• At the Government Indian School on Lake Vermilion, Minnesota.

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    At the Government Indian School on Lake Vermilion, Minnesota
    • Date
    • 1912-08
    • Creator
    • United States Steel Corporation
    • Description
    • The members of the U.S. Steel Traffic Committee visited the Indian School at Lake Vermilion. They posed with some of the students and staff in front of the school.
    • Rights
    • This image may not be reproduced without the express written consent of the Minnesota Museum of Mining
    • Partner
    • Minnesota Digital Library; Minnesota Museum of Mining, P O Box 271, Chisholm MN 55719
    • Contributing Institution
    • Minnesota Museum of Mining
    • Is Part Of
    • http://reflections.mndigital.org/cdm/ref/collection/mmm/id/0

  • Indian Boys in native dress, Collegeville, Minnesota.

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    Indian Boys in native dress, Collegeville, Minnesota
    • Date
    • 1887
    • Creator
    • Engel, Peter OSB
    • Description
    • Group portrait of Native American boys in native dress.
    • Rights
    • Copyright© 2005 St. John's Abbey. All Rights Reserved.
    • Partner
    • St. John's Abbey, Collegeville, MN 56321; http://www.saintjohnsabbey.org/archives/; Minnesota Digital Library
    • Contributing Institution
    • Saint John's Abbey
    • Is Part Of
    • http://reflections.mndigital.org/cdm/ref/collection/john/id/349

  • Indian Boys in western dress, Collegeville, Minnesota.

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    Indian Boys in western dress, Collegeville, Minnesota
    • Date
    • 1887
    • Creator
    • Engel, Peter OSB
    • Description
    • Group portrait of Native American boys in western dress.
    • Rights
    • Copyright© 2005 St. John's Abbey. All Rights Reserved.
    • Partner
    • St. John's Abbey, Collegeville, MN 56321; http://www.saintjohnsabbey.org/archives/; Minnesota Digital Library
    • Contributing Institution
    • Saint John's Abbey
    • Is Part Of
    • http://reflections.mndigital.org/cdm/ref/collection/john/id/350

Anishinaabe children were one group among nearly every Native American nation in the United States and Canada to experience the trauma of being forced to attend boarding school. A concerted effort on the part of both the government and churches to further break down the traditional structure of Native life, kids taken from family homes and put into the boarding school system were commonly subject to forced language and culture loss, as well as physical and sexual abuse.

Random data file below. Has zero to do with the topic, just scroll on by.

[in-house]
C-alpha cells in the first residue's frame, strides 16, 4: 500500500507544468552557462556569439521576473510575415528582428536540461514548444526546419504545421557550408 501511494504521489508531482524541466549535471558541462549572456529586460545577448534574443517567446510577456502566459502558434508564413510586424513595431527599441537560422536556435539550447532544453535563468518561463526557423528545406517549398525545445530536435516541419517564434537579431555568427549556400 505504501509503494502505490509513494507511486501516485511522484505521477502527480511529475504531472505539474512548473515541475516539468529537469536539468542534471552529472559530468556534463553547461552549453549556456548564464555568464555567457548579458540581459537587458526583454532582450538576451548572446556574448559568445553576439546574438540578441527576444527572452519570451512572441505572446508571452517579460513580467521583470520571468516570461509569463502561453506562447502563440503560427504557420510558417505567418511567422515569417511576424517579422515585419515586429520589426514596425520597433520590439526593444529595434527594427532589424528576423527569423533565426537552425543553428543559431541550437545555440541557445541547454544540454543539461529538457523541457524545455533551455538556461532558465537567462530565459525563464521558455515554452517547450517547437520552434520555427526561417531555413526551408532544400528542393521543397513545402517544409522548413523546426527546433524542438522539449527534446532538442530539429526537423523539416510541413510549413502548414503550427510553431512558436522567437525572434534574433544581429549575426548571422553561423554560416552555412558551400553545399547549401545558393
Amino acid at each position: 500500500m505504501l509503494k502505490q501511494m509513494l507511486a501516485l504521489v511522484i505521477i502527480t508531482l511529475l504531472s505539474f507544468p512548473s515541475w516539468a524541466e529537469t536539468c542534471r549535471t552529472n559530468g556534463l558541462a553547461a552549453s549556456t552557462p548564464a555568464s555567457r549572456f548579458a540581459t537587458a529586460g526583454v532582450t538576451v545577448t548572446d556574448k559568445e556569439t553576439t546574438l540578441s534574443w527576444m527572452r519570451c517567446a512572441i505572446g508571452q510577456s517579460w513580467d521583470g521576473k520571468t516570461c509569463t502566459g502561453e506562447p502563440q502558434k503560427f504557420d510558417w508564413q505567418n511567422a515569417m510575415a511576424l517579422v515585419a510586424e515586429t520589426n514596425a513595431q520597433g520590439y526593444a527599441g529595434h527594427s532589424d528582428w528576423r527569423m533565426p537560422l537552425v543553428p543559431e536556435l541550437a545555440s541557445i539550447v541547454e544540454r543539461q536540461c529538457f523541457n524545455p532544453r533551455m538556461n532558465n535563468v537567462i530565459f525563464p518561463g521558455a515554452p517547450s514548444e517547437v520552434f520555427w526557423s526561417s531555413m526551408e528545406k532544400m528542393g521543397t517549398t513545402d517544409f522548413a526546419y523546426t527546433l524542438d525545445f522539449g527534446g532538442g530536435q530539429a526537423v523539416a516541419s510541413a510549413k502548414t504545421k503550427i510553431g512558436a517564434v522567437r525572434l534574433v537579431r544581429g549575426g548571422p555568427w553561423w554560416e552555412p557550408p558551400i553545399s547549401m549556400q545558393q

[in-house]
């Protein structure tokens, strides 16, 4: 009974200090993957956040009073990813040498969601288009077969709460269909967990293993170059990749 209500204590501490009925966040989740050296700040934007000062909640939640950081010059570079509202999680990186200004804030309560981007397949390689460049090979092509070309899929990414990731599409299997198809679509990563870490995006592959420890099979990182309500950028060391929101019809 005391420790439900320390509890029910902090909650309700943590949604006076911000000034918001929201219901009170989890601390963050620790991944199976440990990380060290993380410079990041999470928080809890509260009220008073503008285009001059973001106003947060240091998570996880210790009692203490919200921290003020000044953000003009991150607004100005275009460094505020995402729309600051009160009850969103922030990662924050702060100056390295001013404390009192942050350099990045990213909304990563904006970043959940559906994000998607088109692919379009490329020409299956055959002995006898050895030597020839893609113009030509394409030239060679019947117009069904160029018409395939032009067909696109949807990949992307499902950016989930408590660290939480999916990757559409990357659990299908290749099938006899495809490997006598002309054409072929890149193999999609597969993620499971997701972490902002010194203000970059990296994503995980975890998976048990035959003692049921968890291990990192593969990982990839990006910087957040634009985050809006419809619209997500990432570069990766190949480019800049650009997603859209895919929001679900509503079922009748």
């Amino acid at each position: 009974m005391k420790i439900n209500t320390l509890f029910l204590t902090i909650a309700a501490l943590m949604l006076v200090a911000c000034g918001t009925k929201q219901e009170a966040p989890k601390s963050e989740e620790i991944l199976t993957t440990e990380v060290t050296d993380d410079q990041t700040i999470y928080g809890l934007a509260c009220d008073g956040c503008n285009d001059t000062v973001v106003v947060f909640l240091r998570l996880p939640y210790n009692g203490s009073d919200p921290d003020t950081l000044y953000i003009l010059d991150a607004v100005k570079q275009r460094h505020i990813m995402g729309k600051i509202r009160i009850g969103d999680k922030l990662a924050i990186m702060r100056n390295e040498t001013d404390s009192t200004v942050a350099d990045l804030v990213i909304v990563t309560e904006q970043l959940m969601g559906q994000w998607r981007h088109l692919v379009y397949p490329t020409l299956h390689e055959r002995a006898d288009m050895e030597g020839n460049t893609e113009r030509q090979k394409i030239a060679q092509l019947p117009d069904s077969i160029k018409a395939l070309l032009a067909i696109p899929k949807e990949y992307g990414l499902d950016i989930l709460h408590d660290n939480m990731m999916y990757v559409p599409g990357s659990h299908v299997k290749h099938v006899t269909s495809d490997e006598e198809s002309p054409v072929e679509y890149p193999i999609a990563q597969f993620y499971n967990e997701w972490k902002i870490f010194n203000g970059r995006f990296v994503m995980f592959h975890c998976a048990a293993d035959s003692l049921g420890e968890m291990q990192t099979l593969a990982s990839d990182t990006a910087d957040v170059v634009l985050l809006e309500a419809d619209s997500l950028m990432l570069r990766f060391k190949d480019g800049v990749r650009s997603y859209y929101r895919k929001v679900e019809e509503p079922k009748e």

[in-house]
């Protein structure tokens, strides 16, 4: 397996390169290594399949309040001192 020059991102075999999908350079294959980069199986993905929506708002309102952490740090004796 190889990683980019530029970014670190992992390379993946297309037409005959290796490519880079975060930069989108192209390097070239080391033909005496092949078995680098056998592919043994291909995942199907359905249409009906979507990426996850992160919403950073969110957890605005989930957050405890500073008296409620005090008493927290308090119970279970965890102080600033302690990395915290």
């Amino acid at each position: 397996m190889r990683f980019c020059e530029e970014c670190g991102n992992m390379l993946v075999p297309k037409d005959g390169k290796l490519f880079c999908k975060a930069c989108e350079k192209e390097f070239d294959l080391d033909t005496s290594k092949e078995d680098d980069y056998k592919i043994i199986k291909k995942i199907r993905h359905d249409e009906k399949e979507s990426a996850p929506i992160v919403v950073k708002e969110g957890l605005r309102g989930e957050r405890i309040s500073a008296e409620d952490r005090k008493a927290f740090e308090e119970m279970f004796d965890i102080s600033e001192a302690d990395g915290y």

The boarding school system for Native children continued well into the 20th century, reaching its peak in the 1970s. Many of the schools were little more than underfunded, unsupervised work camps intended to turn Indian children into servile American adults.

This second image is intended to be a portrait of a group of supposedly freshly-arrived Dakota boys to St. John’s Abbey boarding school in Collegeville, Minnesota, circa 1887. Before and after images of Indian children were de rigeur at boarding schools as a means of showing the “progress” Native students made to donors and the general Euro-American population. A closer look at what the boys are wearing – “feather bonnets” composed of rags, random blankets, and slap-dash face paint - however, show this photo to be entirely manufactured. The darkened, blank background the photo has been staged in further alludes to the boys’ emergence from a savage, unformed state.

The “after” shot depicts the boys with their hair shorn and stripped of their Native attire. The painted, classical Western background and brighter source of light indicates the boys’ emergence into enlightenment due to the boarding school and the Church’s intervention.